Q: How would listing pintos as “endangered” be different from if they were listed as “threatened”?
A: Endangered species are at risk of extinction throughout all or a significant portion of their range, while threatened species are at risk of becoming endangered and are, thus, considered to have a lower potential of extinction throughout much of their range. Endangered species have full ESA protection including the prohibition for anyone under U.S. jurisdiction of the U.S. to “take” (e.g., harm, injure, kill, capture, etc) the species. When a species is listed as threatened, those same protections are not automatically transferred to the species and some exceptions may apply. See http://www.fws.gov/endangered/esa-library/pdf/t-vs-e.pdf or http://oceanservice.noaa.gov/facts/endangered.html for more information.
Q: What are the possible negative aspects of listing pintos as endangered?
A: Although ESA listing provides heightened protection and awareness, some people may not value a particular species and wonder why the federal government is putting funds towards a species they may find frivolous. In addition, conducting research on endangered species requires a lengthy permitting process that may be out of sync with funding cycles. This is an added level of difficulty but at the same time it is essential to have in place to help ensure the best possible research and ensure immediate relaying of research findings to NOAA Protected Resources to enable species restoration.
Q: What is your opinion on pinto abalone listing? Should they be listed as endangered or threatened?
A: That is a good question. In California and Washington, stocks are dangerously low. In British Columbia, Canada the Species at Risk Act already protects the pinto abalone and stocks in Alaska, USA have declined in recent years. I’ll have to reserve judgment until I see all of the data.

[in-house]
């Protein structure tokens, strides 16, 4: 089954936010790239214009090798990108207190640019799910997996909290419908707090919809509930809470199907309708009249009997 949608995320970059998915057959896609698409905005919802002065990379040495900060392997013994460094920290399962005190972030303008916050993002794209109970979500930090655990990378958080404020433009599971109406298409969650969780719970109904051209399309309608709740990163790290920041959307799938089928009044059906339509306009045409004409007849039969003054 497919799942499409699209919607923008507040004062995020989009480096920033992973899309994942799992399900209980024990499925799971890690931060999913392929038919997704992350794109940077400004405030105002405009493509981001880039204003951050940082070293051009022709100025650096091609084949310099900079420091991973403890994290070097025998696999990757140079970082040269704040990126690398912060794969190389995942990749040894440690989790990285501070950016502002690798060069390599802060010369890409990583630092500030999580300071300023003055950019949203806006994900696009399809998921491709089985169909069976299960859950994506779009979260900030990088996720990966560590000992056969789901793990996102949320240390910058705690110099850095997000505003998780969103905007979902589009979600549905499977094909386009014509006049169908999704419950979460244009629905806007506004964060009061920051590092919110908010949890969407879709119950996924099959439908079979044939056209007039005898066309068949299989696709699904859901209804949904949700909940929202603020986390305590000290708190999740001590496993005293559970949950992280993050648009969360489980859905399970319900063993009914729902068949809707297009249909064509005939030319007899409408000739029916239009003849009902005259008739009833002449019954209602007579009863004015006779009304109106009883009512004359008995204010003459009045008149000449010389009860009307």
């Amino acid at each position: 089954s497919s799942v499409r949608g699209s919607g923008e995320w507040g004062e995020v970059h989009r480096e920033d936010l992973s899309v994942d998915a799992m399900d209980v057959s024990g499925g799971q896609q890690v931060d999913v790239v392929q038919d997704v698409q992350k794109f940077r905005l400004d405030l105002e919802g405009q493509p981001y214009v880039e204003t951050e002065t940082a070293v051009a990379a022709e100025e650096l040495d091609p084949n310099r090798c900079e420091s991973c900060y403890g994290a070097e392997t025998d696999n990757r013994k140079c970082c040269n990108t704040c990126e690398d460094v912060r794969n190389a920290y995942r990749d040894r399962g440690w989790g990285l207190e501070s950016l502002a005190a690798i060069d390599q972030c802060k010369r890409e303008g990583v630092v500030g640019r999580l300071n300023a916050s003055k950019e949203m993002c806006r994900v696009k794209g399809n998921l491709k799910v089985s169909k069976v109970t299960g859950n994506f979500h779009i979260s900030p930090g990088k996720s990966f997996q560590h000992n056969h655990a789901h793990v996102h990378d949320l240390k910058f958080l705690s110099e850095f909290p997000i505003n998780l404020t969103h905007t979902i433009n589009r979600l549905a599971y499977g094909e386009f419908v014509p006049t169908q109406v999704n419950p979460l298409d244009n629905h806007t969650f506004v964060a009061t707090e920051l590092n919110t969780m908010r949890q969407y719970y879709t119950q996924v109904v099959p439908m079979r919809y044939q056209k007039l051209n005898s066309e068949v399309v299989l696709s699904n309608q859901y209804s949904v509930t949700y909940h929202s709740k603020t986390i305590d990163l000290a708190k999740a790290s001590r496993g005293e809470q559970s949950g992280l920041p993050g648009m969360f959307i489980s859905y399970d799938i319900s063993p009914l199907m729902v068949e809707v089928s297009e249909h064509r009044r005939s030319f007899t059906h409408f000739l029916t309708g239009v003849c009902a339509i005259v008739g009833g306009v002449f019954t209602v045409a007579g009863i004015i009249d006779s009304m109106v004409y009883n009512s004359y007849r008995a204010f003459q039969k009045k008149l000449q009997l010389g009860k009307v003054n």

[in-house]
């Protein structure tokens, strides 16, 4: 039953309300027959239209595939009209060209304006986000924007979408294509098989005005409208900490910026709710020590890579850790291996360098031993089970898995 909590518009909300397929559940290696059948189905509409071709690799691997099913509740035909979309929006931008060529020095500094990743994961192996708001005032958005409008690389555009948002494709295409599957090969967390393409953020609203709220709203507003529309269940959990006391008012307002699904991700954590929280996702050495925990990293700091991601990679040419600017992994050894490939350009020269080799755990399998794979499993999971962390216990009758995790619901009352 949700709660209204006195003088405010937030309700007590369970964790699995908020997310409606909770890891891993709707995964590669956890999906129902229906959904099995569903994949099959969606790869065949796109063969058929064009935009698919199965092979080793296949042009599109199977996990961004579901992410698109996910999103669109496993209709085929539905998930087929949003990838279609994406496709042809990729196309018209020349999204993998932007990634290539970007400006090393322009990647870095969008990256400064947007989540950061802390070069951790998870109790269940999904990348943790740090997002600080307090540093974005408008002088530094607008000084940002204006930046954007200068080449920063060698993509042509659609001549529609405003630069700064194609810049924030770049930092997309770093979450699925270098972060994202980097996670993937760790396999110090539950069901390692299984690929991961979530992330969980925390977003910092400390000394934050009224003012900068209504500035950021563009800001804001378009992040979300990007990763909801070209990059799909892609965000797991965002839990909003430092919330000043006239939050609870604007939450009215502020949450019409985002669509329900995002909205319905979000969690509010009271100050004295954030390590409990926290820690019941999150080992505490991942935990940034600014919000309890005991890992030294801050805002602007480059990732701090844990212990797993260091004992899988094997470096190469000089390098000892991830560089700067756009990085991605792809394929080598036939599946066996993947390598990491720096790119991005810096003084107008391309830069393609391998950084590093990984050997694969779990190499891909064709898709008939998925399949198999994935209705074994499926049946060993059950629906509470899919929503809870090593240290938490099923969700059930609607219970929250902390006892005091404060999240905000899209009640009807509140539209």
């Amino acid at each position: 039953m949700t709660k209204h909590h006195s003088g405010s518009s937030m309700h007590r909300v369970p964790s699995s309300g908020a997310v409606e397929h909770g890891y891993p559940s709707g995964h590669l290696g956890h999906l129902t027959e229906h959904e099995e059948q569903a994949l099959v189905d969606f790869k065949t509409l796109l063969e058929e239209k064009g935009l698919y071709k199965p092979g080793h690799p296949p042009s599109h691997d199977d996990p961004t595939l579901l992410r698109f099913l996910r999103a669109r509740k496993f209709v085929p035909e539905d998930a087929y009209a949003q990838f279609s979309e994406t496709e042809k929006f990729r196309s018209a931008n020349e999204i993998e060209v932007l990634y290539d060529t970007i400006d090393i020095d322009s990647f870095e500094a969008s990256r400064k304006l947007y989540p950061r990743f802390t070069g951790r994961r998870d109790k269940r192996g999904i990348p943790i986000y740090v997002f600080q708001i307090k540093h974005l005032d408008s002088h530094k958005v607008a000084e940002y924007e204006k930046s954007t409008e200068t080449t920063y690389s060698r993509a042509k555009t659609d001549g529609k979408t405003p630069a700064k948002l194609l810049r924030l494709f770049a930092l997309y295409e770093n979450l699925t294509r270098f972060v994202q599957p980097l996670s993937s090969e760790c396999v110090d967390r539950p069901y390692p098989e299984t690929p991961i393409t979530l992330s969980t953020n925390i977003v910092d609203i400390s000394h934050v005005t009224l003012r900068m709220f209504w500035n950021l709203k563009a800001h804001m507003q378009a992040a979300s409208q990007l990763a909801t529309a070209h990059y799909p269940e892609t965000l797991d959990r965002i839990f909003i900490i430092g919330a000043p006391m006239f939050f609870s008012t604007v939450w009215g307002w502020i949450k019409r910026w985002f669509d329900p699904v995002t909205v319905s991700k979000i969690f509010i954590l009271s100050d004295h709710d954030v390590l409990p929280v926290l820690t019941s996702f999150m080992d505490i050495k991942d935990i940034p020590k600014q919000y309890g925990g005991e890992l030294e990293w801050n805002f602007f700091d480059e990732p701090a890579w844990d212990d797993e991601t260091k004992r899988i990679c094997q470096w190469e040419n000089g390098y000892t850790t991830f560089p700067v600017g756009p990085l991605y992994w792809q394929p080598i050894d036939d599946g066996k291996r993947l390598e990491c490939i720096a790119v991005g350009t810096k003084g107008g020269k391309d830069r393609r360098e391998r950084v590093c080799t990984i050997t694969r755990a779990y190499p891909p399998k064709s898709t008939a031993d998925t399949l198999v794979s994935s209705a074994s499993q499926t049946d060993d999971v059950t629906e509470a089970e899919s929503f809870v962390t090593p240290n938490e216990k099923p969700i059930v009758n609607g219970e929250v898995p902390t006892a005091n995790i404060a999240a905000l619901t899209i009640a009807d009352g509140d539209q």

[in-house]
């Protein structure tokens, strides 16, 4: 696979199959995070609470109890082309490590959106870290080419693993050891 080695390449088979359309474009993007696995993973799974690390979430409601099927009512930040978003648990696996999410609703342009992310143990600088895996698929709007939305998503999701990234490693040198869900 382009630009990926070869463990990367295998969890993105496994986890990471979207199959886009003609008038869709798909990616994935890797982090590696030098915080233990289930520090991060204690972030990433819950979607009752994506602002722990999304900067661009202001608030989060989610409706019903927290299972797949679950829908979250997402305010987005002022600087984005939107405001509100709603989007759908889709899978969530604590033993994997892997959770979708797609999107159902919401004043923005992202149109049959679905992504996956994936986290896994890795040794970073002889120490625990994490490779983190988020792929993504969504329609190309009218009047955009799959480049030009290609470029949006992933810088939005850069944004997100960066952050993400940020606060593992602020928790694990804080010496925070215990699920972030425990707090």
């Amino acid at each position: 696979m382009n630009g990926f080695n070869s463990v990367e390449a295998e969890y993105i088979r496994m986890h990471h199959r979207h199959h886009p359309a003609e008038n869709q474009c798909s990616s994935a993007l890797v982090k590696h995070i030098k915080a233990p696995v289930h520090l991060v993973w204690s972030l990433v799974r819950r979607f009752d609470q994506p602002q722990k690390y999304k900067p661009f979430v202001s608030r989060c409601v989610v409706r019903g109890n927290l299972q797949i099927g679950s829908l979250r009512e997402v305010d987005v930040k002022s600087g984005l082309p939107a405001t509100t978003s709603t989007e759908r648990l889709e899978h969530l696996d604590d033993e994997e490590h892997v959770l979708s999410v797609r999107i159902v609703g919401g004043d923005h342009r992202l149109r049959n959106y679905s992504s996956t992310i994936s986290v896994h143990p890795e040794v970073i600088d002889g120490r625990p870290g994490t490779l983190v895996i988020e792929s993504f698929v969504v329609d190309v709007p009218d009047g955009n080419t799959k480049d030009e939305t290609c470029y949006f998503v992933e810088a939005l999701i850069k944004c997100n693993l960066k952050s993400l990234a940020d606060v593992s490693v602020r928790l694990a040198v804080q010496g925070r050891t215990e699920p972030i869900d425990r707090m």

Q: In your experience, is it worth it to list abalones as endangered?
A: Absolutely! These species are really at the brink of extinction largely due to human activities (such as fishing) and I strongly believe that it is our responsibility as stewards of our planet (as corny as it sounds) to try and repair any damage we have caused.
Feel free to post additional questions for me or Carolyn!
For additional information on abalone, please see my post here.
On Wednesday’s “Conan”, Will Ferrell was in full character as Ron Burgundy (Anchorman). He shared a chart of “species intelligence hierarchy” that includes the eagle, narwhal, and “the lowly sea otter”.
See if you can spot a mistake he made in sea otter biology (other than thinking that sea otters are stupid).
I had a great time today at Discover Science Weekend at the Seattle Aquarium sharing my sea otter knowledge! I had a booth all about sea otters- including a sea otter pelt and sea otter counting game, simulating the annual sea otter survey. The game challenged visitors to count sea otters among the kelp and included “spotting scopes” and “binoculars”! It was a wonderful reminder of how much I love sea otter biology, and was a chance to meet some great people.